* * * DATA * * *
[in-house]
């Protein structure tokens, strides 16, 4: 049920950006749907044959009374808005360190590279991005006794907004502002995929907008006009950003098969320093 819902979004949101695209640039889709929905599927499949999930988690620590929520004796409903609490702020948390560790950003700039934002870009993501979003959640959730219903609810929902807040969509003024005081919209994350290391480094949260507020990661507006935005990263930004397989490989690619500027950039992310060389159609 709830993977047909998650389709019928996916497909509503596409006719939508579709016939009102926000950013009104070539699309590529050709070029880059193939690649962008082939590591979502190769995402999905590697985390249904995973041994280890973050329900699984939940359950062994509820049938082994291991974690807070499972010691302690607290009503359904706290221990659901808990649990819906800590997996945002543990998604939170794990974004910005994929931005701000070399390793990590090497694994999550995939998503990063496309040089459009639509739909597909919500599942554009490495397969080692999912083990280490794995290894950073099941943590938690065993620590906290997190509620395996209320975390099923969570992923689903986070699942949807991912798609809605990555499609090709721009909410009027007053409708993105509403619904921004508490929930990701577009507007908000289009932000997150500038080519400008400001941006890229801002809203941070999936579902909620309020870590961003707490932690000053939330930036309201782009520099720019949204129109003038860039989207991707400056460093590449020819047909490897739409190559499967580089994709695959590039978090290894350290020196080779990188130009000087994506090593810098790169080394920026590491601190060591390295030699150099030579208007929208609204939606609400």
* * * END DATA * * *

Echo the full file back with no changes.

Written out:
[in-house]
């Protein structure tokens, strides 16, 4: 049920950006749907044959009374808005360190590279991005006794907004502002995929907008006009950003098969320093 819902979004949101695209640039889709929905599927499949999930988690620590929520004796409903609490702020948390560790950003700039934002870009993501979003959640959730219903609810929902807040969509003024005081919209994350290391480094949260507020990661507006935005990263930004397989490989690619500027950039992310060389159609 709830993977047909998650389709019928996916497909509503596409006719939508579709016939009102926000950013009104070539699309590529050709070029880059193939690649962008082939590591979502190769995402999905590697985390249904995973041994280890973050329900699984939940359950062994509820049938082994291991974690807070499972010691302690607290009503359904706290221990659901808990649990819906800590997996945002543990998604939170794990974004910005994929931005701000070399390793990590090497694994999550995939998503990063496309040089459009639509739909597909919500599942554009490495397969080692999912083990280490794995290894950073099941943590938690065993620590906290997190509620395996209320975390099923969570992923689903986070699942949807991912798609809605990555499609090709721009909410009027007053409708993105509403619904921004508490929930990701577009507007908000289009932000997150500038080519400008400001941006890229801002809203941070999936579902909620309020870590961003707490932690000053939330930036309201782009520099720019949204129109003038860039989207991707400056460093590449020819047909490897739409190559499967580089994709695959590039978090290894350290020196080779990188130009000087994506090593810098790169080394920026590491601190060591390295030699150099030579208007929208609204939606609400």